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Vital Support for Research at ICTP

Grants awarded to Marello Dalmonte and Ali Hassanali

Vital Support for Research at ICTP
Vital Support for Research at ICTP

01/03/2020 - Trieste

A scientific career is marked by achievements and disappointments big and small, making it important to celebrate the high notes, such as when a scientist is awarded support for their work, resources that are the means of achieving scientific success. Two of ICTP’s staff scientists in the Condensed Matter and Statistical Physics section have dived into new work thanks to new support and projects: Marcello Dalmonte was awarded a FARE grant from the Italian Ministry of Universities and Research, supplementing his work in quantum matter simulators. Ali Hassanali won support from the Horizon 2020 initiative of the European Commission as part of the SOFIA Project collaboration investigating artificial photosynthesis.

Artificial photosynthesis, a recreation of the process plants use to transform the sun’s energy into food, could be a major development in clean energy. The SOFIA Project is driven by a consortium of scientists from different disciplines all working towards the goal of using carbon dioxide, soap bubbles, and the sun’s energy to produce a solar fuel. With an expected global energy demand of 36 trillion watts by 2050, the technology could be a huge factor in moving towards decarbonizing energy systems.

Hassanali is one of two theoretical physicists who are part of the collaboration, and the support has allowed him to hire a postdoctoral fellow specifically for the project. “We have a lot to contribute on the atomistic modeling side of things,” and to help interpret experimental results, says Hassanali, who specializes in the behaviour of water at the atomistic scale. The postdoctoral fellow, Ricardo Franklin Mergarejo, arrived at ICTP in late 2019 from Cuba, having met Hassanali at a conference in Buenos Aires. “I have always wanted to come to ICTP; in my home country ICTP is very well known,” says Franklin Mergarejo.

The SOFIA Project focuses on both the basic principles behind a potential artificial photosynthesis technology and experts covering the scale from atoms to economics, including biologists, synthetic chemists, engineers, and partners in industry. ICTP is one of eight institutions from around Europe represented in the consortium. “It is a new experience for me as a theorist to contribute knowledge that goes directly into engineering models,” says Hassanali. “Our collaborators have been appreciative of the insights our work has produced and found it very interesting. For many it offers a lens to a world they have never seen.”

“I love interdisciplinary research, and this project has opened doors to more projects between industry and basic science,” Hassanali continues. “There is a huge scope for them, and many potential collaborations.” The project is the first time that both the ICTP scientists have worked with a schedule of expected deliverables, and have found that experimentalists do not always understand the different time scales theorists work on. But the grant and collaboration, lasting until 2021 with the possibility of renewal, has brought very interesting challenges and collaborations to both Hassanali and Franklin Mergarejo.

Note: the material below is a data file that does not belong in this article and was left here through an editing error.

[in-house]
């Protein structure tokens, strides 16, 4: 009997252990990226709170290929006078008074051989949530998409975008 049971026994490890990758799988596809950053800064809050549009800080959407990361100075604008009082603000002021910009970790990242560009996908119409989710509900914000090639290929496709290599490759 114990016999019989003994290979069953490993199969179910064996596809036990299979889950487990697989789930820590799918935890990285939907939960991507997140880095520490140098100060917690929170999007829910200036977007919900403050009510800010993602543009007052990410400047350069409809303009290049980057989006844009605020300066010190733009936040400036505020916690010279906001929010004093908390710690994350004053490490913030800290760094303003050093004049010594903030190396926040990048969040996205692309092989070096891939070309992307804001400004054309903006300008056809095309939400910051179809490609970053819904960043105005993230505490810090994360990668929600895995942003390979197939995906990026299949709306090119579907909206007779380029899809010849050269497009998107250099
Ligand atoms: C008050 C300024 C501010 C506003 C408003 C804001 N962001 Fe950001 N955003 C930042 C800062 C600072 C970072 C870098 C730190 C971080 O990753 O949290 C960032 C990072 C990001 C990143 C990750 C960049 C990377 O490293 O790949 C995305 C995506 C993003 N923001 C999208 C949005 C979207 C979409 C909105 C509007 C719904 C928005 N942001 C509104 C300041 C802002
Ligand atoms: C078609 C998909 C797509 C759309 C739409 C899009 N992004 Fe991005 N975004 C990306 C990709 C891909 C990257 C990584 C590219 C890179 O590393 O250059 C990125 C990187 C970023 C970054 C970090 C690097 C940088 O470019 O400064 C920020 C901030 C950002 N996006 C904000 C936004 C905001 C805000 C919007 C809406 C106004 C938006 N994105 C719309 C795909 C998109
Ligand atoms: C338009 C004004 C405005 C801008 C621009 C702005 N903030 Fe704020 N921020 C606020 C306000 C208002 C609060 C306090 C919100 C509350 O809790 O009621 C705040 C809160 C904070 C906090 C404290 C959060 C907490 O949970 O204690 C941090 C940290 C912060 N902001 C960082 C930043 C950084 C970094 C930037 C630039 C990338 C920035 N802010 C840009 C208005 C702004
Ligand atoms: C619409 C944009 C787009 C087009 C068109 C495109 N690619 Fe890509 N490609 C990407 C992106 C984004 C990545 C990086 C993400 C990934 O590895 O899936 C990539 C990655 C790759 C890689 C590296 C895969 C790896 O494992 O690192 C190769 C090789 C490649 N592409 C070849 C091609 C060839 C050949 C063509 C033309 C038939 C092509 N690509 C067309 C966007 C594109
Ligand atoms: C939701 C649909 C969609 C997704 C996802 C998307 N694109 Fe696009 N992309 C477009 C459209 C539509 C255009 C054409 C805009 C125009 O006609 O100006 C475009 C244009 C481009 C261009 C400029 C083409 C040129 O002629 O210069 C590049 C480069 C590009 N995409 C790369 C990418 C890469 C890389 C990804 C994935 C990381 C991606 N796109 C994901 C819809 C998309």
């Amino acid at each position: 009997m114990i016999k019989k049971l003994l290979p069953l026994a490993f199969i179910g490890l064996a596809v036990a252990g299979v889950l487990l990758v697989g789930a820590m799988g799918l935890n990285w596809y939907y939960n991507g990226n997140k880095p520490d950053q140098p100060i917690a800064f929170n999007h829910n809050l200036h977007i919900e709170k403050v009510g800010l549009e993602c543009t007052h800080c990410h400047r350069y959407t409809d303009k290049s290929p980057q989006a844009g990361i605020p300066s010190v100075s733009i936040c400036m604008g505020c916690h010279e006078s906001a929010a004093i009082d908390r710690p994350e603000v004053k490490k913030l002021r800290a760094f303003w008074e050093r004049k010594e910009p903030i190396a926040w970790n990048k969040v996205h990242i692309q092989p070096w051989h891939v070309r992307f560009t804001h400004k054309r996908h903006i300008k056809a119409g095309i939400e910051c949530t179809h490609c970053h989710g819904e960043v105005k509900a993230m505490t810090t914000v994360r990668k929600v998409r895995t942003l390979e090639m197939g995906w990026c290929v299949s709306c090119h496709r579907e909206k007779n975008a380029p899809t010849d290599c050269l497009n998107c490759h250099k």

Fruitful collaborations will hopefully be a key outcome of the grant Marcello Dalmonte won as well. As the recipient of a European Research Council (ERC) Starting Grant, Dalmonte was eligible for further support from the Italian Research Council, under the FARE project, the Framework per L’attrazione e il rafforzamento delle eccellenze per la ricerca in Italia. “With this support, everything will develop better and faster,” says Dalmonte. “We will be able to fund and host a small conference in quantum simulations, and I will be able to hire another postdoc as well, among other things.”

“We do theory work motivated by quantum simulation experiments, which a particular focus on entanglement,” explains Dalmonte, “and recently a new class of experimental platforms has been developed, better suited to address the questions we are interested in. This support will help us investigate the additional possibilities opened up by this new type of experiment.”

Recently, interest in exploring quantum systems through the lens of particle physics has been growing, says Dalmonte.  “There is a lot of excitement at looking at the interface between quantum simulation and computation from one side, and particle physics on the other, in particular, physics at the scale investigated at the LHC (Large Hadron Collider at CERN). We’re interested in developing innovative tools  and concepts that can strengthen this interface, and lead to new insights on both sides.”

The FARE grant and the conference it makes possible will also help bring attention to the Institute for the Theory of Quantum Technologies (TQT). Launched by ICTP and two other Trieste-area institutions, SISSA and the University of Trieste, TQT is an international centre of excellence promoting research in the field of quantum technologies. “There are a lot of researchers working in quantum technologies in this area, so there are a lot of people to talk to, making TQT a great place to have carry out a project and have a conference like this,” says Dalmonte.